When it comes to capacitance, or the ability to store an electric charge, a good way to think about the capacitor is in terms of a spring, which stores energy as it is expanded (Figure 3).

Capacitor Figure 3. As the person pulls the spring, it stores energy that is used once the person releases the spring.

To put some of these concepts together, let’s look at a LC circuit, which is also known as a resonant, tuned, or tank circuit. LC circuits consist of an inductor (L) and a capacitor (C) and are most commonly used for generating signals at a particular frequency or picking out a signal at a specific frequency from a more complex signal. LC circuits oscillate with minimal damping, making resistance as low as possible. This can be illustrated by combining the examples shown in Figures 2 and 3. As shown in Figure 4, the spring will allow the mass on wheels to bounce back and forth, or oscillate, after it is pulled in one direction and then released by the person.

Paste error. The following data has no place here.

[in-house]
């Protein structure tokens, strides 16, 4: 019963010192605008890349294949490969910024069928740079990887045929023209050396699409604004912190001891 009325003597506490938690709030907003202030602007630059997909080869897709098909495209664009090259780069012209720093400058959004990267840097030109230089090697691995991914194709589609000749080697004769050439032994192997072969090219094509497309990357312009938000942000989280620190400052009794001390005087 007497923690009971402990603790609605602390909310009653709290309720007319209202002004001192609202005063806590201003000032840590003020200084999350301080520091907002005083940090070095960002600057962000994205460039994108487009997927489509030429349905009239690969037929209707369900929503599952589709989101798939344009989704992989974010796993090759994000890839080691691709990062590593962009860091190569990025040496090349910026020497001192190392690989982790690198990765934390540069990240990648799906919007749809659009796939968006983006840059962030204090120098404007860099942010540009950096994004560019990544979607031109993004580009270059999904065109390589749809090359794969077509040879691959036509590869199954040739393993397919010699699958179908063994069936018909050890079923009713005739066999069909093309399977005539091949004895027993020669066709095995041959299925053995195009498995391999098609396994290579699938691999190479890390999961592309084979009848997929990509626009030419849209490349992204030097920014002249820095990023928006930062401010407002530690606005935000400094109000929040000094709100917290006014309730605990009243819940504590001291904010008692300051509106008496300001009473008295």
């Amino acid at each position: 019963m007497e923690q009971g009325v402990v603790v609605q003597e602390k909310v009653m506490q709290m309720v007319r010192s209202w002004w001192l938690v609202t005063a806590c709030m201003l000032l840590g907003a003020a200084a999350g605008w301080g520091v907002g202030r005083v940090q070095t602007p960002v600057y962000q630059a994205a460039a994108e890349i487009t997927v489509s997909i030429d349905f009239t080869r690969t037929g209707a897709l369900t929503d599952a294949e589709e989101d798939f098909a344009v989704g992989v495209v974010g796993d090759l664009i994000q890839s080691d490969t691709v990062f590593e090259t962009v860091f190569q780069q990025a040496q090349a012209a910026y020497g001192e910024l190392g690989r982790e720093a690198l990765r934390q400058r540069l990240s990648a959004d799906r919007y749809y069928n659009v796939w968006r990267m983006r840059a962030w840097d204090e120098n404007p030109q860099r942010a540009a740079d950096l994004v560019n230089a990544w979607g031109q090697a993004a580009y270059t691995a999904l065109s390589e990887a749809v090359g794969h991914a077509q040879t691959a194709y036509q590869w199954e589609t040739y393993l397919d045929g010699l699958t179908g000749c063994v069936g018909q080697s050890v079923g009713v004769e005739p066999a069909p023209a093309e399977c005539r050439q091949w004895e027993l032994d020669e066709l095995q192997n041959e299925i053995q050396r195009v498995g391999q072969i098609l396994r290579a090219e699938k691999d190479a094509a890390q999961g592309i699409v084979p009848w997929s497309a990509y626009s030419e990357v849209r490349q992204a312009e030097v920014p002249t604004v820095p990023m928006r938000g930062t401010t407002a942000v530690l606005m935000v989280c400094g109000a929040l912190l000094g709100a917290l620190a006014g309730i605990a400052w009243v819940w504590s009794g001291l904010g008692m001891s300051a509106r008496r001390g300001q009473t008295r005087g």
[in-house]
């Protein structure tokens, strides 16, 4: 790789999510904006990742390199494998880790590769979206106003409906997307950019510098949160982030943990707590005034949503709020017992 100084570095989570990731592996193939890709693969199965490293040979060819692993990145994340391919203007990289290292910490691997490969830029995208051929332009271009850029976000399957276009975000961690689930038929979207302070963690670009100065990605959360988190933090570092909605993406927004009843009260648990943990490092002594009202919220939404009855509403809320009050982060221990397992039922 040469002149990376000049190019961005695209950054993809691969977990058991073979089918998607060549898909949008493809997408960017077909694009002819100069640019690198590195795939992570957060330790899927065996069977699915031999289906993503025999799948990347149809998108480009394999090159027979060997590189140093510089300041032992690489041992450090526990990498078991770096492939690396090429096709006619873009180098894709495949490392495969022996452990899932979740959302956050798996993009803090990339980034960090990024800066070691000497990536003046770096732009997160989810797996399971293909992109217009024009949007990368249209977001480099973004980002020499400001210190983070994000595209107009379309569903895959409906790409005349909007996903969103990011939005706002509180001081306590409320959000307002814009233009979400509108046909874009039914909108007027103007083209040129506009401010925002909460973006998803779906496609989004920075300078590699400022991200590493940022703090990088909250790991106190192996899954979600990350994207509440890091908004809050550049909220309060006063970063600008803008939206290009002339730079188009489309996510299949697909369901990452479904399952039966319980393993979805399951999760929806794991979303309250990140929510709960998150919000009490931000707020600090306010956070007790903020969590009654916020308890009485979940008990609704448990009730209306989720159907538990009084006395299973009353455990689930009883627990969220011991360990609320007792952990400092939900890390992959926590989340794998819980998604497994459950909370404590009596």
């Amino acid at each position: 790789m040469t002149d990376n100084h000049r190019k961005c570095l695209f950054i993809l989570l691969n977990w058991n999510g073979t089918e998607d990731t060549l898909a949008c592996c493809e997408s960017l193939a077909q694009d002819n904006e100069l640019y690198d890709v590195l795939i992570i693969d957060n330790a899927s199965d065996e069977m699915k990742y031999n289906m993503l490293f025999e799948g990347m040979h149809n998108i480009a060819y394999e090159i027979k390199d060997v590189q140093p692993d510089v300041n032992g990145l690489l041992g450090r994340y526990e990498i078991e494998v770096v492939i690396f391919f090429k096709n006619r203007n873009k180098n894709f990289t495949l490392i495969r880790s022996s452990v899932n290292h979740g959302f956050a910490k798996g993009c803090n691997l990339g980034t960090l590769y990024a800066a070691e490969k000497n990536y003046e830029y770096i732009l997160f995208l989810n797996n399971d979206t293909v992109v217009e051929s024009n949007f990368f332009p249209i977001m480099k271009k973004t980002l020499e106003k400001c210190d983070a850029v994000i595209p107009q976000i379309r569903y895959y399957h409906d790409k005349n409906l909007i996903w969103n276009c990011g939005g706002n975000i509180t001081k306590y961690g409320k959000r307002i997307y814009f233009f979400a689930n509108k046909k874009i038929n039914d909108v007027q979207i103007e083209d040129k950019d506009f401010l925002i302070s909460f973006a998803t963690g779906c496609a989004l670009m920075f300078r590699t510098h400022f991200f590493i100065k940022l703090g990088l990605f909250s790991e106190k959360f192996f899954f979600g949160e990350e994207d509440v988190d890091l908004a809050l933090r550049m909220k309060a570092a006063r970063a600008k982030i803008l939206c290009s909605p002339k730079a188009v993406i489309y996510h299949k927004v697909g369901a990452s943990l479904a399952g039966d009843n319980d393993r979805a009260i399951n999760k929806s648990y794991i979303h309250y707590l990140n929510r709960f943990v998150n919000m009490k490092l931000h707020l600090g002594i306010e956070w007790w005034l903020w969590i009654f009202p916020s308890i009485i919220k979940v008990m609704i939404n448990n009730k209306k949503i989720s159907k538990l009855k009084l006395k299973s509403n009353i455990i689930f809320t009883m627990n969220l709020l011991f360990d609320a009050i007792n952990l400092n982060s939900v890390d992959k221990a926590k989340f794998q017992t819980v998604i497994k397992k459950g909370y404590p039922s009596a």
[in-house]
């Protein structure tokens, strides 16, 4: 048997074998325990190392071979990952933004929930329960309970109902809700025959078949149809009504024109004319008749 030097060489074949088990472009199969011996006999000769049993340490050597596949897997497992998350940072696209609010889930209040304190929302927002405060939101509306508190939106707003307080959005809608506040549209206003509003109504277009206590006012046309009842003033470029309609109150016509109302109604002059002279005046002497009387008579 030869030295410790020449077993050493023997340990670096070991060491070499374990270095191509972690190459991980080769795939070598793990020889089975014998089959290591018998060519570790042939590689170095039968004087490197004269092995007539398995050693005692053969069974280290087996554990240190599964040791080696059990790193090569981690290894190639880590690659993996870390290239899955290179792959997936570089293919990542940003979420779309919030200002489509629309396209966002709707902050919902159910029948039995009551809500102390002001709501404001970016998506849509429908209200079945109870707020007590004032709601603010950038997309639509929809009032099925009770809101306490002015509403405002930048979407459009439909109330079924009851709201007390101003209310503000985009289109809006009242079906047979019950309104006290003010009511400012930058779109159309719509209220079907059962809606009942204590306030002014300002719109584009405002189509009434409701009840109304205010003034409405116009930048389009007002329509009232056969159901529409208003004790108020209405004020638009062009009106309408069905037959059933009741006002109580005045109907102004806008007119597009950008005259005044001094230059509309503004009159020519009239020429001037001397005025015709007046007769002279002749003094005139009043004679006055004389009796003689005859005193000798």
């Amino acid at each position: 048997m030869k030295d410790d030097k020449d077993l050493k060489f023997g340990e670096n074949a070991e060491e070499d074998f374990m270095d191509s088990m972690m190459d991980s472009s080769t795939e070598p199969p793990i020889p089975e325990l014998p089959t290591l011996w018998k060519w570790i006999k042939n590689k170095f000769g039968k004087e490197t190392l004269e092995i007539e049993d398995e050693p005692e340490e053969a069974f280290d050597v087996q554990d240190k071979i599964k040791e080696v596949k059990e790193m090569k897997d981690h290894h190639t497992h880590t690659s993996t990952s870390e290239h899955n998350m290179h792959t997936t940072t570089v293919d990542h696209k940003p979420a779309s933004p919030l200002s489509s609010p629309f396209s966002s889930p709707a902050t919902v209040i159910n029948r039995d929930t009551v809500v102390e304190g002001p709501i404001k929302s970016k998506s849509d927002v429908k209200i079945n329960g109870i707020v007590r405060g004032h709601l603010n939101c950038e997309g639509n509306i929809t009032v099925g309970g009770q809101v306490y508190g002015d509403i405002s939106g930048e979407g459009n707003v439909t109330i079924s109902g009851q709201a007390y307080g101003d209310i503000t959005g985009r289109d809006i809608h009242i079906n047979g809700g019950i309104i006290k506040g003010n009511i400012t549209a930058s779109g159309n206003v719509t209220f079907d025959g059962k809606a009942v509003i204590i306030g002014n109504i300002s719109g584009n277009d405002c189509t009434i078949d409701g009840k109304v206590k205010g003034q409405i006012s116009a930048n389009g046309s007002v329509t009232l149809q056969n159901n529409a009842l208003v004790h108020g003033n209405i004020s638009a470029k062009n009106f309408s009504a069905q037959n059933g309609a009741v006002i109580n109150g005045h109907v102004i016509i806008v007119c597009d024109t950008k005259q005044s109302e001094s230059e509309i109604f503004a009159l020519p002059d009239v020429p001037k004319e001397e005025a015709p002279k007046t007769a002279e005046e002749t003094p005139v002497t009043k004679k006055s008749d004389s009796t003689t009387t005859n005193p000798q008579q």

LCFigure 4. Once the person moves the mass on wheels and releases it, the mass will oscillate since it is attached to the spring.

A Brief Overview of Ohm’s Law and Impedance

Now, let’s look at how to predict a signal’s behavior within a circuit as electrical properties change when different voltages and currents are applied to a circuit. The formula used for this is known as Ohm’s Law:

Voltage (V) = Current (I)*Resistance (R)


Simply put, Ohm’s Law states that electric current is proportional to voltage and inversely proportional to resistance since resistance hinders the flow of current in the circuit. Ohm's Law calculated with this formula works well for resistors in DC circuits, but current-voltage relationships in AC circuits need to be modified to account for impedance, which is basically like resistance but for AC at a given frequency. This can be done by adjusting the formula above as follows:

V = I* Impedance (Z)

Putting it All Together: Defining Capacitors and Inductors

At a very basic level, a circuit can be made using a capacitor and an inductor. A capacitor impedes changes in voltage, with impedance decreasing with frequency, by storing energy in an electric field to preserve voltage (Figure 5).